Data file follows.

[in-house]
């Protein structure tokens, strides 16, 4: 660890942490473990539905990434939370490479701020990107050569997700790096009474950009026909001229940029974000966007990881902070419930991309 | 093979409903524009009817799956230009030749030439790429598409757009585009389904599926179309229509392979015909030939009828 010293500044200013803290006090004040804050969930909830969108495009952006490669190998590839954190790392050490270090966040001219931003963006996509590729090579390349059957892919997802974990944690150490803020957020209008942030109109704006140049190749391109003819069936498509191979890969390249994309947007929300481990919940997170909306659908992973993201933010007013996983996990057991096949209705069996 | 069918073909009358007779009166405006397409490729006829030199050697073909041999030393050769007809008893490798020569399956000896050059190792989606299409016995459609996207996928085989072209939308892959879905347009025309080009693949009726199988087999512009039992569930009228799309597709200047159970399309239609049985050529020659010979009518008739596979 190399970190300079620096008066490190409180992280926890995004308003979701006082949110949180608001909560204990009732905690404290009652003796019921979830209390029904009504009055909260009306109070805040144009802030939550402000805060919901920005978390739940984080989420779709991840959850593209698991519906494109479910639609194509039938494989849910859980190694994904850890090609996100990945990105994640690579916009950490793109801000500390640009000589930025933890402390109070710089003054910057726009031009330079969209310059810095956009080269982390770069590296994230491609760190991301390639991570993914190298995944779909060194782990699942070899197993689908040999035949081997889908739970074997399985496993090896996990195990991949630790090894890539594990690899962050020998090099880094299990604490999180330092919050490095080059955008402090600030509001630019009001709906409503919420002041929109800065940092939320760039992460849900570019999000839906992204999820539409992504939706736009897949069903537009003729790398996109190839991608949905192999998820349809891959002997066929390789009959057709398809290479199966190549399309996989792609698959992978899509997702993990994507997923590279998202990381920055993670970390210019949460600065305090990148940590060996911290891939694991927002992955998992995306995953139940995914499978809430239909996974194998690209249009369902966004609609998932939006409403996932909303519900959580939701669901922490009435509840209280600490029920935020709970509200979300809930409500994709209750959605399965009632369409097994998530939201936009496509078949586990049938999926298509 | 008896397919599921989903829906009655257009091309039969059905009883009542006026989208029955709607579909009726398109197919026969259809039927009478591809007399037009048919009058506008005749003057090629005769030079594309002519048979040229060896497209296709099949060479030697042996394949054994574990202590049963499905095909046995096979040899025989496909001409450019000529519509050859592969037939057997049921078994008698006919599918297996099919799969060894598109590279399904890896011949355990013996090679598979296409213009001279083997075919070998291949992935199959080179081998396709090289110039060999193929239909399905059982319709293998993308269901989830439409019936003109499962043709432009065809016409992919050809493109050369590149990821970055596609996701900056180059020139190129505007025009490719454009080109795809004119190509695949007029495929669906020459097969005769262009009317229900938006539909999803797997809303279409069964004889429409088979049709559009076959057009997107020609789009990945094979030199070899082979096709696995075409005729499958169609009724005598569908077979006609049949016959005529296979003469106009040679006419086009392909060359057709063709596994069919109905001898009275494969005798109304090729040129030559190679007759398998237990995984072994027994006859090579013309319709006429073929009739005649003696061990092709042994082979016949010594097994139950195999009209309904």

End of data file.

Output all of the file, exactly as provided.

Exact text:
[in-house]
């Protein structure tokens, strides 16, 4: 660890942490473990539905990434939370490479701020990107050569997700790096009474950009026909001229940029974000966007990881902070419930991309 | 093979409903524009009817799956230009030749030439790429598409757009585009389904599926179309229509392979015909030939009828 010293500044200013803290006090004040804050969930909830969108495009952006490669190998590839954190790392050490270090966040001219931003963006996509590729090579390349059957892919997802974990944690150490803020957020209008942030109109704006140049190749391109003819069936498509191979890969390249994309947007929300481990919940997170909306659908992973993201933010007013996983996990057991096949209705069996 | 069918073909009358007779009166405006397409490729006829030199050697073909041999030393050769007809008893490798020569399956000896050059190792989606299409016995459609996207996928085989072209939308892959879905347009025309080009693949009726199988087999512009039992569930009228799309597709200047159970399309239609049985050529020659010979009518008739596979 190399970190300079620096008066490190409180992280926890995004308003979701006082949110949180608001909560204990009732905690404290009652003796019921979830209390029904009504009055909260009306109070805040144009802030939550402000805060919901920005978390739940984080989420779709991840959850593209698991519906494109479910639609194509039938494989849910859980190694994904850890090609996100990945990105994640690579916009950490793109801000500390640009000589930025933890402390109070710089003054910057726009031009330079969209310059810095956009080269982390770069590296994230491609760190991301390639991570993914190298995944779909060194782990699942070899197993689908040999035949081997889908739970074997399985496993090896996990195990991949630790090894890539594990690899962050020998090099880094299990604490999180330092919050490095080059955008402090600030509001630019009001709906409503919420002041929109800065940092939320760039992460849900570019999000839906992204999820539409992504939706736009897949069903537009003729790398996109190839991608949905192999998820349809891959002997066929390789009959057709398809290479199966190549399309996989792609698959992978899509997702993990994507997923590279998202990381920055993670970390210019949460600065305090990148940590060996911290891939694991927002992955998992995306995953139940995914499978809430239909996974194998690209249009369902966004609609998932939006409403996932909303519900959580939701669901922490009435509840209280600490029920935020709970509200979300809930409500994709209750959605399965009632369409097994998530939201936009496509078949586990049938999926298509 | 008896397919599921989903829906009655257009091309039969059905009883009542006026989208029955709607579909009726398109197919026969259809039927009478591809007399037009048919009058506008005749003057090629005769030079594309002519048979040229060896497209296709099949060479030697042996394949054994574990202590049963499905095909046995096979040899025989496909001409450019000529519509050859592969037939057997049921078994008698006919599918297996099919799969060894598109590279399904890896011949355990013996090679598979296409213009001279083997075919070998291949992935199959080179081998396709090289110039060999193929239909399905059982319709293998993308269901989830439409019936003109499962043709432009065809016409992919050809493109050369590149990821970055596609996701900056180059020139190129505007025009490719454009080109795809004119190509695949007029495929669906020459097969005769262009009317229900938006539909999803797997809303279409069964004889429409088979049709559009076959057009997107020609789009990945094979030199070899082979096709696995075409005729499958169609009724005598569908077979006609049949016959005529296979003469106009040679006419086009392909060359057709063709596994069919109905001898009275494969005798109304090729040129030559190679007759398998237990995984072994027994006859090579013309319709006429073929009739005649003696061990092709042994082979016949010594097994139950195999009209309904």